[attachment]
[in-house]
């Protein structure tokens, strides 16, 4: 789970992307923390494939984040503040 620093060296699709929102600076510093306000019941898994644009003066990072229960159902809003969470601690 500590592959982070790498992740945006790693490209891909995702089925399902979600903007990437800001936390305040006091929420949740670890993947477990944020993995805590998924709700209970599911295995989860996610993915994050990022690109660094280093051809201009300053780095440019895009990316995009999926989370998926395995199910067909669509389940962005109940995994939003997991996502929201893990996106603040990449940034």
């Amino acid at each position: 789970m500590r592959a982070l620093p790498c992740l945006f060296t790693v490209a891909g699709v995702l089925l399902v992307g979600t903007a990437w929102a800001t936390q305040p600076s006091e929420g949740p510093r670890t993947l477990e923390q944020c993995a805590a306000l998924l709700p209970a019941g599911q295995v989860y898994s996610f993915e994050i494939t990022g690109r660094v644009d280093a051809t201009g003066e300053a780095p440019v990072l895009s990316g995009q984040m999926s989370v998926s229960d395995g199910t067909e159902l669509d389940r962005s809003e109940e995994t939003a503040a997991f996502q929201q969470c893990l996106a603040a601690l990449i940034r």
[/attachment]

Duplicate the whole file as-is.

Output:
[in-house]
């Protein structure tokens, strides 16, 4: 789970992307923390494939984040503040 620093060296699709929102600076510093306000019941898994644009003066990072229960159902809003969470601690 500590592959982070790498992740945006790693490209891909995702089925399902979600903007990437800001936390305040006091929420949740670890993947477990944020993995805590998924709700209970599911295995989860996610993915994050990022690109660094280093051809201009300053780095440019895009990316995009999926989370998926395995199910067909669509389940962005109940995994939003997991996502929201893990996106603040990449940034």
């Amino acid at each position: 789970m500590r592959a982070l620093p790498c992740l945006f060296t790693v490209a891909g699709v995702l089925l399902v992307g979600t903007a990437w929102a800001t936390q305040p600076s006091e929420g949740p510093r670890t993947l477990e923390q944020c993995a805590a306000l998924l709700p209970a019941g599911q295995v989860y898994s996610f993915e994050i494939t990022g690109r660094v644009d280093a051809t201009g003066e300053a780095p440019v990072l895009s990316g995009q984040m999926s989370v998926s229960d395995g199910t067909e159902l669509d389940r962005s809003e109940e995994t939003a503040a997991f996502q929201q969470c893990l996106a603040a601690l990449i940034r």